I think this series was really well throught through and provides a really interesting insight. Thanks.
Thank you Antony. Glad you stopped by.
The quote in Romans about Esau and Jacob is sometimes used to teach absolute, unconditional election of individuals. Those that interpret it so may fail to deal with the context from Malachi. “Esau” in Mal 1:2, 3 represents the nation of Edom, not Esau individually! Israel and Edom had problems including open war (David fought Edom). When Jerusalem was destroyed by Babylon, Edom cheered! (Ps 137:7). That Psalm has brought tears to my eyes. Edom cheered when the “city of the great King” was destroyed! God did not deal arbitrarily with the individual Esau nor with the nation of Edom. They both had their shortcomings.
We know from Romans 9-11 that many of the Jews in Paul’s day fell “because of unbelief.” Both Jacob (the nation of Israel) and Esau (the nation of Edom) fell! They were both physical descendants of Abraham. Some people sadly conclude that, because they had a godly grandmother, they are glory bound. Relationships do matter! Our relationship with Christ matters, even if our grandmothers were not godly. Those that fell in Paul’s day did so despite all the heroes of the faith in Hebrews 11. Their physical descent from Abraham did not save them. “For by grace are ye saved, through faith.” Romans 9-11 explains why the nation of Israel, at large, fell and only a remnant was saved.
Our response to the call of the gospel in the present dispensation has consequences. That is what Paul’s quote from Malachi signifies.
Thanks for stopping by. I agree that God deals with nations, and I fear for the US. Having lived through Hurricane Andrew in Homestead, I know first hand that what happens to an area (or nation) causes fall out even for believers.
One of my favorite songs from Godspell when I was a teen, was “On the Willows”. Anyone who comes against God’s Chosen people, is facing recompense by the Creator. And it is because of His faithfulness that, though His people (the Jews) were unfaithful, that does not remove them from His favor – as Paul verifies in Romans 2.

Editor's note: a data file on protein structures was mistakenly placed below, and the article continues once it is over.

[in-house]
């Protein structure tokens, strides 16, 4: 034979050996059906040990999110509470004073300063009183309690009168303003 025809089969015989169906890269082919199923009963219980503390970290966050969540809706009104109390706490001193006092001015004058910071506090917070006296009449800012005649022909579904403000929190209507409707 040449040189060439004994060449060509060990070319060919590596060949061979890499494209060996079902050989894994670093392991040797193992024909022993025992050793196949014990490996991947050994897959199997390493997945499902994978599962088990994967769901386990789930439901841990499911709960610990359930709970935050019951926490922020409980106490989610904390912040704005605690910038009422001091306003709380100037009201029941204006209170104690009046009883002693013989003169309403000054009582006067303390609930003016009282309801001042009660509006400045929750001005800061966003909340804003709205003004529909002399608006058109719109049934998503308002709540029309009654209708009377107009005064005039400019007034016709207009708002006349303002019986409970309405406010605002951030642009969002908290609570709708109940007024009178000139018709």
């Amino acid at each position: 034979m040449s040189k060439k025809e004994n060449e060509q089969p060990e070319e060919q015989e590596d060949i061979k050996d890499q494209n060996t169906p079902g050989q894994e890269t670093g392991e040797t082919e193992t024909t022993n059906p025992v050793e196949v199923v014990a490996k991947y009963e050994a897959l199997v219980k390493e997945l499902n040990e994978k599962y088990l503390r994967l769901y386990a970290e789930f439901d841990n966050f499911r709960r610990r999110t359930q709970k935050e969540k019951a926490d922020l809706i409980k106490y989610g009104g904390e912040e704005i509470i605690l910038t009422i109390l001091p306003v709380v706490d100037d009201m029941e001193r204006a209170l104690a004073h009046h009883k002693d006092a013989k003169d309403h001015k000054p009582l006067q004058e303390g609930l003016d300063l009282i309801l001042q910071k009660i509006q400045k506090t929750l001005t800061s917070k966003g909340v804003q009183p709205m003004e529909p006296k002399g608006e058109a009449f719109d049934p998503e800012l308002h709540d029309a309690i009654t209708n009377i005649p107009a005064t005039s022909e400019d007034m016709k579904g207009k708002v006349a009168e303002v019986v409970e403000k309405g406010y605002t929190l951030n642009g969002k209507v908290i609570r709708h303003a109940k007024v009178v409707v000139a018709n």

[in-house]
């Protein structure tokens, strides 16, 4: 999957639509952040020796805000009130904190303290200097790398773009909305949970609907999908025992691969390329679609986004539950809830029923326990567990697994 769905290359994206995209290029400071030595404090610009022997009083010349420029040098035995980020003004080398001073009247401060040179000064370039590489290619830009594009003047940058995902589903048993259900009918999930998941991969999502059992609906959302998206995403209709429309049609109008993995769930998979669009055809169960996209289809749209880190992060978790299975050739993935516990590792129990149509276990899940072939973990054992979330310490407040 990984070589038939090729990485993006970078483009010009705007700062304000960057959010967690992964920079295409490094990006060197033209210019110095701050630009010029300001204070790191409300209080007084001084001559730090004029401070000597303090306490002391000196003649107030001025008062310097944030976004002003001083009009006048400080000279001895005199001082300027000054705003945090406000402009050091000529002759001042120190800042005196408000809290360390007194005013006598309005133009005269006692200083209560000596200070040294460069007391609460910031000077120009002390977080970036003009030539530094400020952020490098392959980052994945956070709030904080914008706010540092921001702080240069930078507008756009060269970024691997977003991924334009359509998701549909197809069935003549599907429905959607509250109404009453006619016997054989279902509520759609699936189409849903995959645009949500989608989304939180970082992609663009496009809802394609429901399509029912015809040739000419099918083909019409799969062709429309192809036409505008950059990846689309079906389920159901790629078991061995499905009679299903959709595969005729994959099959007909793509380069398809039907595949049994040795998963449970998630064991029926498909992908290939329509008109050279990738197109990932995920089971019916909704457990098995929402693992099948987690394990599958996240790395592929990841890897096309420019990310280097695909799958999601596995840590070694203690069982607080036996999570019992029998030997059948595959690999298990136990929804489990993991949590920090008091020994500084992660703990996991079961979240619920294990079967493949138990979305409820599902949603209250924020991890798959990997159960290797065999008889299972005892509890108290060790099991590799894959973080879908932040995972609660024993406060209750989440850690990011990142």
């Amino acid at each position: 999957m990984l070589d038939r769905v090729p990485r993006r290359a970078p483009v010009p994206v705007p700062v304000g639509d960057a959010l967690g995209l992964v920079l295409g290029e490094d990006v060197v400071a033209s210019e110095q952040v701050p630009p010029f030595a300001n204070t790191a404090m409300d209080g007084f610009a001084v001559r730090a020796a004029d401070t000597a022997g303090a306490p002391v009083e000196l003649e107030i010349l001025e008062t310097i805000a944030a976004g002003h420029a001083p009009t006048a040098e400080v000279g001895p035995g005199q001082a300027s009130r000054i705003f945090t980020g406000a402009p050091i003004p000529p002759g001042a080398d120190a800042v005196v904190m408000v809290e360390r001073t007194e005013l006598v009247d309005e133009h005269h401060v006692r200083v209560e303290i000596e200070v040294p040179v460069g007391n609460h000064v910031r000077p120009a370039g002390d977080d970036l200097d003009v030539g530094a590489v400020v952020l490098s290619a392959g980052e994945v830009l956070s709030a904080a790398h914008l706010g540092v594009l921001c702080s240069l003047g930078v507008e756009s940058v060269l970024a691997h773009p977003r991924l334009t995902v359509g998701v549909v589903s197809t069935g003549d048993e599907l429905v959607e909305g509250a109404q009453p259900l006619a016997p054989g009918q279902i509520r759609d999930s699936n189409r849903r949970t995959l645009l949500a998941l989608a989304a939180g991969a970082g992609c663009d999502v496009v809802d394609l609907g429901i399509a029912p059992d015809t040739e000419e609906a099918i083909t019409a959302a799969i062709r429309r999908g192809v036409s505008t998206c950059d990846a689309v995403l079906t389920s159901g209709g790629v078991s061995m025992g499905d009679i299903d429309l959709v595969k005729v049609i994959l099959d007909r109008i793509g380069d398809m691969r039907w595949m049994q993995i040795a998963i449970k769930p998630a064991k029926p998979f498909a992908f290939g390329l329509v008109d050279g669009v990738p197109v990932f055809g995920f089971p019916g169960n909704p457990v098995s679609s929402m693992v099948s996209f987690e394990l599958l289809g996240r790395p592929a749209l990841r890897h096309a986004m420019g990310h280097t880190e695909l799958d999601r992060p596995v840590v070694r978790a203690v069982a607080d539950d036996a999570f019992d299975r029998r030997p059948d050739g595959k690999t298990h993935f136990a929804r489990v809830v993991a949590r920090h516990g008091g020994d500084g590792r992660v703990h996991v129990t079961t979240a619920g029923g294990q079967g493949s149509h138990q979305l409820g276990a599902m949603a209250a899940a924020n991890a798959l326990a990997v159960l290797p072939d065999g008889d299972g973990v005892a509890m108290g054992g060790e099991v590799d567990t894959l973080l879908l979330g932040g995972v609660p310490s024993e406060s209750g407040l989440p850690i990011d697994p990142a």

Many, through faith in God’s promises, are waiting for Messiah. It is those who, when He comes, will weep. And on that day He will wipe every tear from their eyes, as the angels (and believers) rejoice in their homecoming. Much as we rejoice now in their physical homecoming to the land of Israel.
Aren’t you glad that God is faithful even when we are faithless? I know I am. Whenever I doubt that God will accept me, when I repent, I look to Israel’s time in the wilderness. Before Moses had even come down from the mountain, Israel broke covenant. But God renewed His covenant with them, because of His love and devotion, because of His mercy and faithfulness.
Yes, Lance, our response to the good news is important. We are called to ‘repent, for the Kingdom of Heaven is at hand.’
I, for one, am grateful to the Jewish people. As Paul says, they have guarded the oracles of God. If not for His chosen people, we would not know what, exactly, we had to repent from.
I don’t believe Rebekkah was trying to give her son time to repent. I think, she, just like her two sons were tricksters.
Jacob had no right to take his brothers birthright for a bowl of stew. That was like taking candy from a baby and he knew it. No. He was a deceiver and a schemer, just like his mom. She’s the one who taught him to be manipulative.
I do believe Essau was planning something heinous to get his birthright back. He never planned for Jacob to keep it. That’s why he was so furious when his father bestowed it on Jacob. He wanted to kill him immediately. That’s why Jacob had to run for his life. But in the end Jacob met his match. His Uncle Laban (Rebekkah’s brother) was a master manipulator. Jacob got his comeuppance with him. But he did outsmart the old bugger, in the end. That was a brilliant move on Jacob’s part and he totally relied on God to help him. But God wasn’t finished with him quite yet. He still had to change his character, before Esau found him. Thank God He did. Then Jacob’s old man died. He became regenerated. All things became new. Easy saw that, immediately, and forgave him.
Thanks for stopping by. Everyone is entitled to their opinion. That’s the beauty of God’s word, that we can wrestle with it, much like Jacob wrestled with God.
Have you read the follow up post to this series where I discovered what God had to say about Jacob? http://www.journeytomessiah.com/jacob-and-esau/who-do-we-believe-god-or-esau/
Hi, Ro, This was well thought through and gave me greater insight into the history of Jacob and Esau. Concerning how a loving God could hate Esau, I believe the Word of God uses the Hebrew idiom of permission. God does not hate; you are right in making that statement. When we make bad choices, we walk away from the umbrella of God’s blessing. Our bad decisions put us in the adversary’s realm where we reap the results. If we make decisions according to God’s Word, we are under His umbrella where we reap His blessings.